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THE COMPLAINT SOUGHT THE DISINHERITANCE OF RAMON. DOES THIS NOT MAKE THE COMPLAINT FALL UNDER SPECIAL PROCEEDINGS?

 

 

NO. BECAUSE NO WILL OR ANY INSTRUMENT SUPPOSEDLY EFFECTING THE DISPOSITION OF ANTONIO’S ESTATE WAS EVEN MENTIONED.

 

 

Under Article 916 of the NCC, disinheritance can be effected only through a will wherein the legal cause therefor shall be specified. This Court agrees with the RTC and the CA that while the respondents in their Complaint and Amended Complaint sought the disinheritance of Ramon, no will or any instrument supposedly effecting the disposition of Antonio’s estate was ever mentioned. Hence, despite the prayer for Ramon’s disinheritance, Civil Case No. 02-105251 does not partake of the nature of a special proceeding and does not call for the probate court’s exercise of its limited jurisdiction.

 

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PETITIONER RAMON ARGUES THAT THE AMENDED COMPLAINT SEEKS THE RELEASE OF CERTAIN DEPOSITS AT METRO BANK IN FAVOR OF MERCEDES. THIS REQUIRES DETERMINATION OF THE STATUS OF MERCEDES AS ANTONIO’S HEIR AND THEREFORE PROPER SUBJECT OF A SPECIAL PROCEEDINGS. IS RAMON CORRECT?

 

 

NO. AT ISSUE IS THE SIGNING BY MERCEDES OF AN AGREEMENT AND WAIVER OVER THE DEPOSITS IN FAVOR OF RAMON. SHE SAID SHE WAS DECEIVED BY RAMON.  THEREFORE THE PRAYER FOR THE RELEASE OF DEPOSITS WAS BASED ON MERCEDES’ PRIOR POSESSION OF THE DEPOSITS. IT IS NOT NECESSARY TO FIRST DECLARE HER AS HEIR.

 

 

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RAMON ARGUES THAT IN HIS ANSWER HE STATED THAT RESPONDENT’S ALLEGATION THAT AN EXTRA-JUDICIAL SETTLEMENT OF ANTONIO’S ESTATE EXECUTED BY RAMON AS WELL AS THE TCT’S ISSUED ARE NULL AND VOID REQUIRES THE DETERMINATION FIRST OF WHO ARE THE HEIRS OF ANTONIO. SUCH ALLEGATION BY HIM IN HIS ANSWER MAKES THE COMPLAINT ONE OF SPECIAL PROCEEDINGS. IS RAMON CORRECT?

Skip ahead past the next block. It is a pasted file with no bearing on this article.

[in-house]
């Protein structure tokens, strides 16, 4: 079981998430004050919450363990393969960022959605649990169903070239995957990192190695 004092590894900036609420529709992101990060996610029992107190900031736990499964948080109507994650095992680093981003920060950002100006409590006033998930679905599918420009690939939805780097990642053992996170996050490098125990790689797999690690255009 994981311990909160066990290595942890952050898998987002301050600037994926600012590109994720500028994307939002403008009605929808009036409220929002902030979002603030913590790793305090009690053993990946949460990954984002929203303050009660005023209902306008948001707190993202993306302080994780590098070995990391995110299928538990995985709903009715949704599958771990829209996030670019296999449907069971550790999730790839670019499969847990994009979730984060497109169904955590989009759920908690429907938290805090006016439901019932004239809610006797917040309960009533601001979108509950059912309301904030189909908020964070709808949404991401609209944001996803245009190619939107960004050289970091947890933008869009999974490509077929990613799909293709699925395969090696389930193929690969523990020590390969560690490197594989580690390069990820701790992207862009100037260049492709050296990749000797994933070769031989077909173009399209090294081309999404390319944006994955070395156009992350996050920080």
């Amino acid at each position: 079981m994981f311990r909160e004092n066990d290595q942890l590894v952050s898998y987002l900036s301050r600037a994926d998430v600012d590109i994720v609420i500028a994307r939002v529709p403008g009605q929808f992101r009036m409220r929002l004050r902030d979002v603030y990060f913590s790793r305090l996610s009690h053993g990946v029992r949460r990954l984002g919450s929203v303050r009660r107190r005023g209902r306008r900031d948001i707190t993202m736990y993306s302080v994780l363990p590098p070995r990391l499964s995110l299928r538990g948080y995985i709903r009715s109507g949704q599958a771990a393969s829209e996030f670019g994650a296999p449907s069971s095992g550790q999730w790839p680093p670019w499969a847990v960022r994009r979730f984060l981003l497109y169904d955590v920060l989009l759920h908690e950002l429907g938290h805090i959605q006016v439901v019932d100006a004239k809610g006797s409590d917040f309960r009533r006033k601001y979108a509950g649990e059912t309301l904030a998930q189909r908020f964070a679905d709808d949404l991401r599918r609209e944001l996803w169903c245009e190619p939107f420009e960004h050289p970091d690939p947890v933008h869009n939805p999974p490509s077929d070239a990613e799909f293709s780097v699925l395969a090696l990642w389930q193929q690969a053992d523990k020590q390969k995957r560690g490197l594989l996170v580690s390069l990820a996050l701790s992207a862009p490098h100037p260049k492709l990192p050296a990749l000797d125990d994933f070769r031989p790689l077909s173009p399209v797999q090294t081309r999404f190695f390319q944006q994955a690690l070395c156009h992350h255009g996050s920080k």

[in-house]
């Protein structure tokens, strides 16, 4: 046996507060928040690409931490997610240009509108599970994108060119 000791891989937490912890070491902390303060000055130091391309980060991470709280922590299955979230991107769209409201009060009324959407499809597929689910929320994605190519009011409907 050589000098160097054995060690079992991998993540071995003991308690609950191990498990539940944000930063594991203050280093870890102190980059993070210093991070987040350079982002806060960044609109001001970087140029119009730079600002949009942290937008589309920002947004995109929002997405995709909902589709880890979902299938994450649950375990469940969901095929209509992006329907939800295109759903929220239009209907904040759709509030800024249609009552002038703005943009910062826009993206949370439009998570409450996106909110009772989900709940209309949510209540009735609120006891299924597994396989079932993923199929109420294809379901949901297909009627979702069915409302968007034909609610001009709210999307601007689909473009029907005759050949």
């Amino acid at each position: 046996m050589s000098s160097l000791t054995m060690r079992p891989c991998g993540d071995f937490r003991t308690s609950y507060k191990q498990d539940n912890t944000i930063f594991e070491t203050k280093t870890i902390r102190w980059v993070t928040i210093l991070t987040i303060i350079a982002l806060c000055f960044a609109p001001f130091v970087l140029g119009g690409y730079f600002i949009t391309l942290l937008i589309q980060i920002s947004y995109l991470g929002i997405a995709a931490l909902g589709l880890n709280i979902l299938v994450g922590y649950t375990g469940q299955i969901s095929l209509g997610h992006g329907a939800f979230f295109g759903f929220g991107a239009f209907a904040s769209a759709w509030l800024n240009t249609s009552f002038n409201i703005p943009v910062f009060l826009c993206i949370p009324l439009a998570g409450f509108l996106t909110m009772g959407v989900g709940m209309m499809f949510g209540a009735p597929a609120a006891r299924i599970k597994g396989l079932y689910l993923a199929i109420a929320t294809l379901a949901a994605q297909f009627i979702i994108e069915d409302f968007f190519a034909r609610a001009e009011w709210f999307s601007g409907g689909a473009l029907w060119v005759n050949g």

NO. IT IS COMPLAINANT’S AVERMENTS AND NOT DEFENDANT’S AVERMENTS THAT DETERMINE JURISDICTION. OTHERWISE, JURISDICTION WOULD DEPEND ON THE WHIM OF DEFENDANT. RAMON’S AVERMENT THAT A RESOLUTION OF THE ISSUES RAISED SHALL FIRST REQUIRE A DECLARATION OF THE RESPONDENTS’ STATUS AS HEIRS IS A MERE DEFENSE WHICH IS NOT DETERMINATIVE OF WHICH COURT SHALL PROPERLY EXERCISE JURISDICTION.

 

 

The petitioners also argue that the prayers in the Amended Complaint, seeking the release in favor of the respondents of the CPPA under Metrobank’s custody and the nullification of the instruments subject of the complaint, necessarily require the determination of the respondents’ status as Antonio’s heirs.